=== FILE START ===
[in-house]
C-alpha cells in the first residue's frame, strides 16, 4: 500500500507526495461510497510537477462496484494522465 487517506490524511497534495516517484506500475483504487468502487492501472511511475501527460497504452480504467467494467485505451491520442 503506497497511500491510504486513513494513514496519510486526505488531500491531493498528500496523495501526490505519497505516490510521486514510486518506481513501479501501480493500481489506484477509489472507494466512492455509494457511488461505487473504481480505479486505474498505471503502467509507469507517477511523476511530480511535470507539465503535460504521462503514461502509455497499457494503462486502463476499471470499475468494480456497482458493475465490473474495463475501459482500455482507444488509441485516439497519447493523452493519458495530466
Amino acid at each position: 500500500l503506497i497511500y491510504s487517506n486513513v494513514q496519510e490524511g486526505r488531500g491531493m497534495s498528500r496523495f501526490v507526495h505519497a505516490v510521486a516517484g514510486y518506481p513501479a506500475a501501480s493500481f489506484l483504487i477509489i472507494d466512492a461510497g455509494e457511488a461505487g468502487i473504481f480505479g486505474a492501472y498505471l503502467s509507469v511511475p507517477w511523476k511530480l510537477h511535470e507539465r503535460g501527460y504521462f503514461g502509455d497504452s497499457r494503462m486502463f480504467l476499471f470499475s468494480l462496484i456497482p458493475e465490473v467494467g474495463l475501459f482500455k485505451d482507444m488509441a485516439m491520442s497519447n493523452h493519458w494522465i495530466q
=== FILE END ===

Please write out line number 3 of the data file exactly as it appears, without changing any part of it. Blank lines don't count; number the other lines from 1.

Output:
Amino acid at each position: 500500500l503506497i497511500y491510504s487517506n486513513v494513514q496519510e490524511g486526505r488531500g491531493m497534495s498528500r496523495f501526490v507526495h505519497a505516490v510521486a516517484g514510486y518506481p513501479a506500475a501501480s493500481f489506484l483504487i477509489i472507494d466512492a461510497g455509494e457511488a461505487g468502487i473504481f480505479g486505474a492501472y498505471l503502467s509507469v511511475p507517477w511523476k511530480l510537477h511535470e507539465r503535460g501527460y504521462f503514461g502509455d497504452s497499457r494503462m486502463f480504467l476499471f470499475s468494480l462496484i456497482p458493475e465490473v467494467g474495463l475501459f482500455k485505451d482507444m488509441a485516439m491520442s497519447n493523452h493519458w494522465i495530466q